Seen this photo of O'Brian lots of times and was always curious about the 5th Mar Div patch, there's really not much info other than he was the "Youngest DI in the Corps" not sure if that mean's in WWII, or in the history of the Corps. Knowing that the 5th Mar Div famously seen combat for the first time on Iwo, we don't see anything that O'Brian was there with them.

 

So perhaps others can tell more, or give their hypothesis'?

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  • 1 year later...

more photos actor James Stewart

 

He became the first major American movie star to wear a military uniform in WWII

 

 

Initially, Stewart was given the rank of private; by the time he had completed training, he had advanced to the rank of second lieutenant (January of 1942). Much to his chagrin, due to his celebrity status and extensive flight expertise (having tallied over 400 flight hours before even joining the military), Stewart was initially assigned to various “behind the lines” type duties such as training pilots and making promotional videos in the states. Eventually, when he realized they were not going to ever put him in the front line, he appealed to his commanding officer and managed to get himself assigned to a unit overseas.

In August of 1943, he found himself with the 703rd Bombardment Squadron, initially as a first officer, and shortly thereafter as a Captain. During combat operations over Germany, Stewart found himself promoted to the rank of Major. During this time, Stewart participated in several uncounted missions (on his orders) into Nazi occupied Europe, flying his B-24 in the lead position of his group in order to inspire his troops.

For his bravery during these missions, he twice received the Distinguished Flying Cross; three times received the Air Medal; and once received the Croix de Guerre from France. This latter medal was an award given by France and Belgium to individuals allied with themselves who distinguished themselves with acts of heroism.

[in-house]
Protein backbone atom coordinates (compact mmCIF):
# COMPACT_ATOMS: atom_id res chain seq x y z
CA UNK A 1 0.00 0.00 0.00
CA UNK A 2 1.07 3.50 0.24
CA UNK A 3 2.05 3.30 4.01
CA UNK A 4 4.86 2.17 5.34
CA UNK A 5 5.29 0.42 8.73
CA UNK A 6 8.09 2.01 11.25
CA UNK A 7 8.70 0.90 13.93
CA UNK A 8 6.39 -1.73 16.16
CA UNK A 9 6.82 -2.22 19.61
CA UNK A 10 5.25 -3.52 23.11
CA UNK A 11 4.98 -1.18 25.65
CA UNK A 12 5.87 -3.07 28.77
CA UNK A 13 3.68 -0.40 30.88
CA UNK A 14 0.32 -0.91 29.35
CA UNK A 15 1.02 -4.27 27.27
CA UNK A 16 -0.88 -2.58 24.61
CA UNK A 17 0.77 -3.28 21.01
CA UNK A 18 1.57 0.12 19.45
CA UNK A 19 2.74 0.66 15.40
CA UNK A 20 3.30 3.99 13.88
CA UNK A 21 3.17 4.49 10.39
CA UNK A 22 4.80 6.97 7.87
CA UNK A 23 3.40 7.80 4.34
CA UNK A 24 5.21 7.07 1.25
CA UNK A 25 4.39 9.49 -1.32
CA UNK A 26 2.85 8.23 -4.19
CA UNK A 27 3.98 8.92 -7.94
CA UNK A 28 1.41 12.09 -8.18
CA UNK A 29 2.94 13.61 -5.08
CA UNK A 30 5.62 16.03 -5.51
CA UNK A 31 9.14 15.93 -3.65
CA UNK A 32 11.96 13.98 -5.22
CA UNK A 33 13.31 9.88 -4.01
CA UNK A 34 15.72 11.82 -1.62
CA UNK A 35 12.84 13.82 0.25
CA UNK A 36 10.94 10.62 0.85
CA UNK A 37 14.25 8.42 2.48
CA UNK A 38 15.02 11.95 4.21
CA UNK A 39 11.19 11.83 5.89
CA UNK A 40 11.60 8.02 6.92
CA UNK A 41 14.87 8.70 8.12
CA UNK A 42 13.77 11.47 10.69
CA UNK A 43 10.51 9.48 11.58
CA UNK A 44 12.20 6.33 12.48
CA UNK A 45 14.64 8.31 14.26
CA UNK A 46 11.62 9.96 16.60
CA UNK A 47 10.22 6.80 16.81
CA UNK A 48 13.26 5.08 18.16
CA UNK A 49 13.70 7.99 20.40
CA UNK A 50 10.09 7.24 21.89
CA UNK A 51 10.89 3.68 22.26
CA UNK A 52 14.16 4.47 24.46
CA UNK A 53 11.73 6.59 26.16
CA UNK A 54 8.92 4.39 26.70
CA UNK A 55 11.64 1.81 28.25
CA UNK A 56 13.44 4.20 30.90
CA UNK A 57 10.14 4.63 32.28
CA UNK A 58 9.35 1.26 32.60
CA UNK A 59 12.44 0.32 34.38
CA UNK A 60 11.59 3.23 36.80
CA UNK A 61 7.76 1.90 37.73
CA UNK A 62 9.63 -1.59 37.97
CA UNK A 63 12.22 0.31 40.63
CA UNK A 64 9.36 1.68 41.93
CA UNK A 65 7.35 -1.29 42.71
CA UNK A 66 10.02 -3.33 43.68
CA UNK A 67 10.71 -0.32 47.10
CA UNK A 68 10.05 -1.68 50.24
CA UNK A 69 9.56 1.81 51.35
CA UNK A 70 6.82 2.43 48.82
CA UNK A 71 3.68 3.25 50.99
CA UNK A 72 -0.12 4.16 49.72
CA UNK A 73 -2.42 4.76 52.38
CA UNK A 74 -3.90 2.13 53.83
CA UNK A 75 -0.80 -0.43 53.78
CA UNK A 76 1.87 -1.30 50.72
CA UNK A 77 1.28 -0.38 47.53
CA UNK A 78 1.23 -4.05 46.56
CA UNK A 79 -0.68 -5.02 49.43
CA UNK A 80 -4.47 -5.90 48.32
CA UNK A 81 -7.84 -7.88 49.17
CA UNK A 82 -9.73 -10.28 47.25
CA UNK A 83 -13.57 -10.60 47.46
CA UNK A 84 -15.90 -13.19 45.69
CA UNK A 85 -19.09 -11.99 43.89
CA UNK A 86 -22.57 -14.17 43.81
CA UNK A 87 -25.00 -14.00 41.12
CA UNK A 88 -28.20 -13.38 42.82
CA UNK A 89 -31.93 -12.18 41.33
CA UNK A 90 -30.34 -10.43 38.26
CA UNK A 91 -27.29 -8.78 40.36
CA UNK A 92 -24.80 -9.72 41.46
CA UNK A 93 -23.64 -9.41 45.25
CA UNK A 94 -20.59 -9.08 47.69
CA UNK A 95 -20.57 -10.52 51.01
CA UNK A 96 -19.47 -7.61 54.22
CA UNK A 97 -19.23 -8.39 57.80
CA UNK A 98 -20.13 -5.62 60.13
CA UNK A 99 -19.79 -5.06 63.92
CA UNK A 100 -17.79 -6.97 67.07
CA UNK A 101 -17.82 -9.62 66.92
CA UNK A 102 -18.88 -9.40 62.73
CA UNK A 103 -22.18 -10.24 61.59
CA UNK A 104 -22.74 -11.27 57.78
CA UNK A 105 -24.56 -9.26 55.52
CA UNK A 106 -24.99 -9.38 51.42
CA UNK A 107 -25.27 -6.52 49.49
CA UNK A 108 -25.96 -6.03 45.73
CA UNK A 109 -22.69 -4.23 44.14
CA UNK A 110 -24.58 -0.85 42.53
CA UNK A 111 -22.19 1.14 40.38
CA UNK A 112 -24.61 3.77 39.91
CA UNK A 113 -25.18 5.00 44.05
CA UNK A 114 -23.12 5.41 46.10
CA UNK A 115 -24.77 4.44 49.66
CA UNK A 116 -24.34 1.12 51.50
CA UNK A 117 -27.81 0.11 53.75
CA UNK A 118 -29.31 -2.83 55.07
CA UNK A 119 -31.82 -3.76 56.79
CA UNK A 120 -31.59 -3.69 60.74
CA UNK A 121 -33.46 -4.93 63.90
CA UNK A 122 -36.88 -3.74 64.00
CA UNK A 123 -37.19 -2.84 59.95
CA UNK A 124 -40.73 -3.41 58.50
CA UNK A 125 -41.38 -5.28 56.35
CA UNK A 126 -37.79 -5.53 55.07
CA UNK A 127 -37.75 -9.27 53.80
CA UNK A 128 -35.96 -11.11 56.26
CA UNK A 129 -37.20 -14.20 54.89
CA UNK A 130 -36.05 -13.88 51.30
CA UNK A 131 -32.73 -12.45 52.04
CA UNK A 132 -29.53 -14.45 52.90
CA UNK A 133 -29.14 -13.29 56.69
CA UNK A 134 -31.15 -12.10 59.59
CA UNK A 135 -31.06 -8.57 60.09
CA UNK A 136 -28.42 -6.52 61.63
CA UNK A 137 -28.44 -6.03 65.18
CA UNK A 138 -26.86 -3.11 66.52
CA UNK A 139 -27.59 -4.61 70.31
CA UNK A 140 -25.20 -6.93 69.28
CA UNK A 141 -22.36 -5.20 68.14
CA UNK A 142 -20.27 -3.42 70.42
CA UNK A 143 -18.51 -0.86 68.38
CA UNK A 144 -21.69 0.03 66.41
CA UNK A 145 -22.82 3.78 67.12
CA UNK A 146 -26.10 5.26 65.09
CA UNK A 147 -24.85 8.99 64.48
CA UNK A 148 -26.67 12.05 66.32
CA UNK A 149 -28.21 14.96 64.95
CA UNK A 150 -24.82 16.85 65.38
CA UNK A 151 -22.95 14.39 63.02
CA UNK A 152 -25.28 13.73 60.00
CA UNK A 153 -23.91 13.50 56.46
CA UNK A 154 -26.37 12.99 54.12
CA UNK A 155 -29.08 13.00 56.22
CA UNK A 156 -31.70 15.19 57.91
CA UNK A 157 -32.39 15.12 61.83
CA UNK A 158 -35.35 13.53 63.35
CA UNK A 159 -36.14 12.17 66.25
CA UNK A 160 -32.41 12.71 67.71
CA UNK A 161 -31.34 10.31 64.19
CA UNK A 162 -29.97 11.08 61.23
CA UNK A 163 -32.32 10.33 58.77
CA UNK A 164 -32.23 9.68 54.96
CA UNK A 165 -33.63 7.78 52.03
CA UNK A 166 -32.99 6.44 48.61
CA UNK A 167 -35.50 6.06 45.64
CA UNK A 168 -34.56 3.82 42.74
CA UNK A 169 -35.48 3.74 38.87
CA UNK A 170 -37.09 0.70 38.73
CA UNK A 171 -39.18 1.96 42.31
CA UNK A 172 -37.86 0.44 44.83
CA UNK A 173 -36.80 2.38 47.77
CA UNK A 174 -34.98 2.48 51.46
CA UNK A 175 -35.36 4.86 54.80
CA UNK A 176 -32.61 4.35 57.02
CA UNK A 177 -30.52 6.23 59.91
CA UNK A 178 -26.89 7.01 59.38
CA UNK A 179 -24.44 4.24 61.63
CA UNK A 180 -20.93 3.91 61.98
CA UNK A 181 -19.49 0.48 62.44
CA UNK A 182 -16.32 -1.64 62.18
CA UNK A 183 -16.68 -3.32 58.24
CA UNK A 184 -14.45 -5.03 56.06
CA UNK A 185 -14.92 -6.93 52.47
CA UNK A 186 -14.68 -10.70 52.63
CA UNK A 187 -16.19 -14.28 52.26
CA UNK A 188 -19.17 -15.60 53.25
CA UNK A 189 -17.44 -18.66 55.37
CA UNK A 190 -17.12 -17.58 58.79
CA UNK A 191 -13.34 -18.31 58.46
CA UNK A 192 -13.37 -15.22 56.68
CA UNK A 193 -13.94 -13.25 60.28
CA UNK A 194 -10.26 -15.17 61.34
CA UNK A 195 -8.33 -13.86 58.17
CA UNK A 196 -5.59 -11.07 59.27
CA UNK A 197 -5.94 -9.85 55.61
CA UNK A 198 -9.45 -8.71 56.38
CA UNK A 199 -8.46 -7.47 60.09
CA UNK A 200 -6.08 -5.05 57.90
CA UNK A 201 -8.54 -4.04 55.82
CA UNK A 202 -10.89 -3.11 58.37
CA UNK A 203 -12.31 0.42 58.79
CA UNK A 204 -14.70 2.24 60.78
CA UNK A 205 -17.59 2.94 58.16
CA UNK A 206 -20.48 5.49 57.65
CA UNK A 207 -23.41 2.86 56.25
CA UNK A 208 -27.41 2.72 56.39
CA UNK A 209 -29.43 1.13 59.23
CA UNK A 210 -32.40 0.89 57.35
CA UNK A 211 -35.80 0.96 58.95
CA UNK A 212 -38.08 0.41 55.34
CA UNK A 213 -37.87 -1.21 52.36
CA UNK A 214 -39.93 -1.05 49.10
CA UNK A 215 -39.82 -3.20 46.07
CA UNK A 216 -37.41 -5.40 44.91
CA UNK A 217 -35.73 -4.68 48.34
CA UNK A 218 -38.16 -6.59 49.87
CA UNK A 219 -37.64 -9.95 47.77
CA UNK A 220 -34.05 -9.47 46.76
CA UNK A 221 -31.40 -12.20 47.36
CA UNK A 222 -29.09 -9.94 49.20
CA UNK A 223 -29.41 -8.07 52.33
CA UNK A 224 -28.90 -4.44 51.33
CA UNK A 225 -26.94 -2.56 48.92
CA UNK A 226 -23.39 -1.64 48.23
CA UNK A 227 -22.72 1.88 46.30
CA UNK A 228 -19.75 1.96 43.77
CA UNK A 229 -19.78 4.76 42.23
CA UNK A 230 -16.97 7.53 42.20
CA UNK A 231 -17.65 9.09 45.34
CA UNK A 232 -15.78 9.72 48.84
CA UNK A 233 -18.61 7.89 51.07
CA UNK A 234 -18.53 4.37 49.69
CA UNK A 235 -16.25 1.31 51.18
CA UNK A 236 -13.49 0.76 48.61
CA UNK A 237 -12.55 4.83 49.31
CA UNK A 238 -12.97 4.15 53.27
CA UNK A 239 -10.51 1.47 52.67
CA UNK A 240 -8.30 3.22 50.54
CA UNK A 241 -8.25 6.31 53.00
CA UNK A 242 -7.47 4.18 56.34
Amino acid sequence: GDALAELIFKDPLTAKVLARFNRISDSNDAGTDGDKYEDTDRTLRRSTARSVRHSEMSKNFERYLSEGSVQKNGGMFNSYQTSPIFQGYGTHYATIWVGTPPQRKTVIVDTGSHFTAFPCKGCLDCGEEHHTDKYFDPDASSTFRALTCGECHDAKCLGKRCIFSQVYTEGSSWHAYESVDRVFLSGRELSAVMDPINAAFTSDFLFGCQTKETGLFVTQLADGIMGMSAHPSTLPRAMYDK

By July of 1944, Stewart was promoted chief of staff of the 2nd Combat Bombardment wing of the Eighth Air Force. Shortly thereafter, he was promoted to the rank of colonel, becoming one of only a handful of American soldiers to ever rise from private to colonel within a four year span.

After the war, Stewart was an active part of the United States Air Force Reserve, serving as the Reserve commander of Dobbins Air Reserve Base. On July 24, 1959, he attained the rank of brigadier general (one star general).

During the Vietnam War, he flew (not the pilot) in a B-52 on a bombing mission and otherwise continued to fulfill his duty with the Air Force Reserve. He finally retired from the Air Force on May 31, 1968 after 27 years of service and was subsequently promoted to Major General (two star general).

 

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  • 10 months later...

actor SABU was born in India and starred in famous movies like the Thief of Bagdad , Jungle Book

 

After becoming an American citizen in 1944, Sabu joined the United States Army Air Forces and served as a tail gunner and ball turret gunner on a B24 Liberators. He flew several dozen missions with the 370th Bomb Squadron of the 307th Bomb Group in the Pacific, and was awarded the Distinguished Flying Cross for his valor and bravery.